The story takes place in 1915 Georgia, in a town named Winslow. The town is named after the white owner of the mill where many of the African-American residents work. The mill doesn't pay well and generally has poor working conditions. Because this is 1915 Georgia, the good people of Winslow aren't about to rock the boat. With the exception of Ruby that is.
Ruby is an 18 year old girl, who's been living in shame, fear, and self-imposed excile since the birth of her illegitimate son Solomon. Ruby is outspoken and wants to make life better for her people, while creating a better future for her son. The Winslows have done much to keep her quiet, but she's determined and won't let them further intimidate her or stop her from her goal. An accident at the Mill heralds the arrival of Dr. Adam Morson. Adam is a mixed race doctor new to town who immediately rubs Ruby the wrong way. Although she finds the doctor outrageously attractive, she can't determine whether he'll help or hinder her fight.
What I Liked
There is a lot of character growth in this story. Ruby is the finest example of that. She starts off as headstrong, not willing to heed the warnings of those around her and refusing to see the danger that her actions created for her family and the African-American residents in town. I wanted to shake and applaud her at the same time. The girl was brave, she took risks, but she was reckless. I can't fully blame her for that recklessness, because if people in history hadn't been a bit reckless and hadn't taken risks that could have resulted in injury or even death, then where would we be now? Nothing would have ever changed. Ultimately, I grew to admire Ruby, particularly as she matured.
In her own way, Ruby comes from a priviledged background. Her family has a very prosperous farm and a home that's bright and cheery. She is very light skinned and at first I was worried about this. It (her skin color) is mentioned so many times in the opening pages that it was a bit off putting. After reading the book I now understand that the color of her skin plays such an important part in who this character is and the story itself. The difference in her skin color made her feel as if she stood out or was different as she was growing up. During her early youth it even made her believe that things could be different for her. It is an important layer to a character that has so many interesting layers. I loved this character and the way that she was written.
Adam is another character who grew quite a bit. He is a man who could easily "pass" for white to get his education at the finest colleges, and he did just that. I liked that he didn't attempt to lie about who he was, he just let people assume. He has to re-adjust to being a black man in the racist south again and must face Ruby's feelings about the way that he got his education, and her criticism that he isn't doing enough in terms of activism. The way he comes to see the other black characters, their struggles, and their sense of community are all a part of the growth that this character displays.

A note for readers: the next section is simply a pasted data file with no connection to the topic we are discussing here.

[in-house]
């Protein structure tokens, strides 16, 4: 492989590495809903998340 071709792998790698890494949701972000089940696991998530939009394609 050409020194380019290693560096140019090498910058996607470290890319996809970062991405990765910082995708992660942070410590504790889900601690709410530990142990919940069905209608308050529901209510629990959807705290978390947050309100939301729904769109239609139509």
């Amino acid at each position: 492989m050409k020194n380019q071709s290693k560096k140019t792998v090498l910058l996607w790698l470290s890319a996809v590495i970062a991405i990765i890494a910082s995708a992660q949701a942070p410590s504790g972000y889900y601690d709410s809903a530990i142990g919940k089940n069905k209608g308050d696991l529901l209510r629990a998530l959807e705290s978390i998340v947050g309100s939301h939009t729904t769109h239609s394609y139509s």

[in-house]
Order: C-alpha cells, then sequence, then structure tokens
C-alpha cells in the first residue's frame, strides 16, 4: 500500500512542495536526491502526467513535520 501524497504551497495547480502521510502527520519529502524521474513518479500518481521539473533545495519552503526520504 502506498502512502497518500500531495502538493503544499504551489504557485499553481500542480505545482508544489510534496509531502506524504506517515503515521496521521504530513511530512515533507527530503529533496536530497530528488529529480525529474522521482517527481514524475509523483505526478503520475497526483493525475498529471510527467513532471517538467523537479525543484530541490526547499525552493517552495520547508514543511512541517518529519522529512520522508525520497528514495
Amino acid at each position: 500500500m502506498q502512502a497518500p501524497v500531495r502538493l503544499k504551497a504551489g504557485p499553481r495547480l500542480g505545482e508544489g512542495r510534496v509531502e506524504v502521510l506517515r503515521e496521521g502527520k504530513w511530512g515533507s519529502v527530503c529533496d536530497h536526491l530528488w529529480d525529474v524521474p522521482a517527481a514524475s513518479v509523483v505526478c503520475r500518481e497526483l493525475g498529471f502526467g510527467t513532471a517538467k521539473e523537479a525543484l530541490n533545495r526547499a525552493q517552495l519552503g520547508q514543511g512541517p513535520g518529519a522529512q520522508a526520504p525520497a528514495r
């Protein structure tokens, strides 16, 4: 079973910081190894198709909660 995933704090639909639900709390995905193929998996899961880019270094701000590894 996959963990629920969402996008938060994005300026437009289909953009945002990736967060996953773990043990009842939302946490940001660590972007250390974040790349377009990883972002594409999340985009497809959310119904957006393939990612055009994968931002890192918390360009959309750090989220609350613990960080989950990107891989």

There are many other things that I liked about this book, but to go into them all would a.) make this already lengthy review too long, and b.) give away too much of the story. I'll just say that there are plenty of complex relationships at play, and a majority of them are fabulously crafted. The romance is sweet, and although there is attraction, the love is not insta-love and that alone is worth a solid star from me.
What I Didn't Like
I wish there had been more moments of romantic tension/steam between Ruby and Adam. Don't get me wrong, I'm happy that sex wasn't the focal point in the story (in fact there wasn't any sex), but I do wish there had been more tension or longing between the two. The Reverend falls into this category of what I don't particularly care for about this book. He seemed too over-the-top for me and I don't think he really gets what he deserves.
My Final Thoughts
I know there are some people who won't give this book a try based on it being a historical romance during a time of much struggle for African-Americans. That's unfortunate because this is a beautifully written story. Piper Huguley has a gift in that she can transport her readers so that they can see and feel what the characters do. In other words, the writing is so vivid readers will feel as if they are right in the story. Although I wish there had been more romantic tension between the two main characters, A Virtuous Ruby still had a satisfying love story that developed naturally. This book, however, was more than just a romance for me. It got me thinking and it made me feel strongly. I highly recommend A Virtuous Ruby.
Rating: 4 stars
Published: July 14, 2015